New Horizons in the History of the Crusades

I was unaware of the somewhat dismaying recent trend of Crusades scholarship that emphasizes the “Holy” part of the “Holy War” equation. Unlike Steven Runciman and other earlier historians, some of these scholars are rather sympathetic to the Crusades and the Church of that time. To read this passage by Thomas F. Madden, author of The Crusades: An Illustrated History, is depressing:

Thomas Asbridge’s Pope Urban II, much like Erdmann’s, is a schemer whose primary motivation is to exert his own power. There was, Asbridge contends, no compelling external reason for the First Crusade. One would think the Muslim conquest of fully two-thirds of the Christian world might engender some bad feeling.

Given the frequency with which Tyerman refers to medieval anti-Jewish pogroms, one might well conclude that the purpose of the Crusades was to annihilate Jews. Indeed, he uses these massacres as evidence of the brutal nature of the Crusades and the success of the Church in whipping up hatred for “the other.” Nowhere does he mention that these attacks on Jews were isolated incidents in direct violation of Church law and condemned by churchmen and secular leaders alike. Anti-Jewish attacks were seen as a perversion of crusading, and people like St. Bernard of Clairvaux worked hard to keep them from happening at all.

Thomas F. Madden, “Crusaders and Historians”

[Note the passive “were seen” in that last sentence.]

That would be the same Bernard of Clairvaux who said the following:

‘They shall either be converted or wiped out.’ So Bernard of Clairvaux announced the extension of Jerusalem indulgences to the summer campaign of 1147 against the pagan Slavs, or Wends, between the rivers Elbe and Oder. This decision, reached at the Diet of Frankfurt in March 1147, set the tone for perhaps the most radical and effective association of holy war and territorial expansion.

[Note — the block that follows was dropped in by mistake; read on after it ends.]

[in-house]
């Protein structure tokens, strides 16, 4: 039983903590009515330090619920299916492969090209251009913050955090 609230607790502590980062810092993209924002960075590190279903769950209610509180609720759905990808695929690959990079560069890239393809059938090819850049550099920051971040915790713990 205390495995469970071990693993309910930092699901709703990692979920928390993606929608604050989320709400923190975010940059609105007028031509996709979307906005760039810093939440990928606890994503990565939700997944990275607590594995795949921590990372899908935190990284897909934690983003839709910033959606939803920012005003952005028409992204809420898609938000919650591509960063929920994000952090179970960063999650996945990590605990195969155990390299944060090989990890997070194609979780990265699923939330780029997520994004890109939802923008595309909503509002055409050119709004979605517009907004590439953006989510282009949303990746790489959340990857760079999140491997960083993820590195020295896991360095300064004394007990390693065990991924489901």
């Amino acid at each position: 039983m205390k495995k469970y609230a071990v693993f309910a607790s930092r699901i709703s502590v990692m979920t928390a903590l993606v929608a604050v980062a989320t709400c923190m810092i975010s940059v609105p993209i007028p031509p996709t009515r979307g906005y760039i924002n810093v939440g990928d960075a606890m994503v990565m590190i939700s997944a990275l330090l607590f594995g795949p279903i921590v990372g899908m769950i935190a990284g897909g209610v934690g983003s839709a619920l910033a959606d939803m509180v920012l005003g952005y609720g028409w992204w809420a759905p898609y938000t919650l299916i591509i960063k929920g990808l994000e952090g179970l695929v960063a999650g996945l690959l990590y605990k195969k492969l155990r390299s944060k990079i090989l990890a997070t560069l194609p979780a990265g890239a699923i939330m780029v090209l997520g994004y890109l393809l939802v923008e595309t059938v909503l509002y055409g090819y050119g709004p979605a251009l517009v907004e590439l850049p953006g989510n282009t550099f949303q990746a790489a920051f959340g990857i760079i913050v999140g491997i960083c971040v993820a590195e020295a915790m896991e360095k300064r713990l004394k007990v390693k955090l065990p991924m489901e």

Christopher Tyerman, God’s War: A New History of the Crusades

The nuanced and skeptical Tyerman does maintain that colonialization was not the only or even the greatest motivation for the Crusades, but herefuses to jump to Madden’s redemptive stance. And, belying Madden’s whitewash of the Church’s anti-semitism, he cites the words of Bernard and other clergy:

Overt anti-Semitism dominated the academy of western Christendom in the twelfth and thirteenth centuries, often expressed by those unmoved by practical or communal resentment or fear. Abbot Peter the Venerable of Cluny argued a point very close to Radulf’s; if it is a meritorious act to fight enemies of Christianity in distant lands why are Jews allowed to live undisturbed in the heart of Christendom? If Muslims were detestable, how much more were the Jews? In profiting from Christians, even the church, through usury, they polluted Christendom. Abbot Peter was careful to follow the theologically orthodox line that Jews should not be killed but, he insisted, they should be punished as enemies of Christ.

Bernard of Clairvaux, ‘a decent priest’ in Rabbi Ephraim’s grateful memory, while rejecting simple and violent analogies, lacked sympathy or more than legal tolerance, stating:

The Jews are not to be persecuted, killed or even put to flight… The Jews are for us the living words of Scripture, for they remind us always of what our Lord suffered. They are dispersed all over the world so that by expiating their crime they may be everywhere living witnesses of our redemption. Under Christian princes they endure a hard captivity… when the time is ripe all Israel shall be saved [i.e. converted]. But those who die before will remain in death. If Jews are utterly wiped out, what will become of our hope for their promised salvation, their eventual conversion?

Christopher Tyerman, God’s War: A New History of the Crusades

While Bernard took a softer line than most, the general view, at best, was that “killing” was a perversion of crusading, but other attacks on Jews were acceptable.

Dismaying.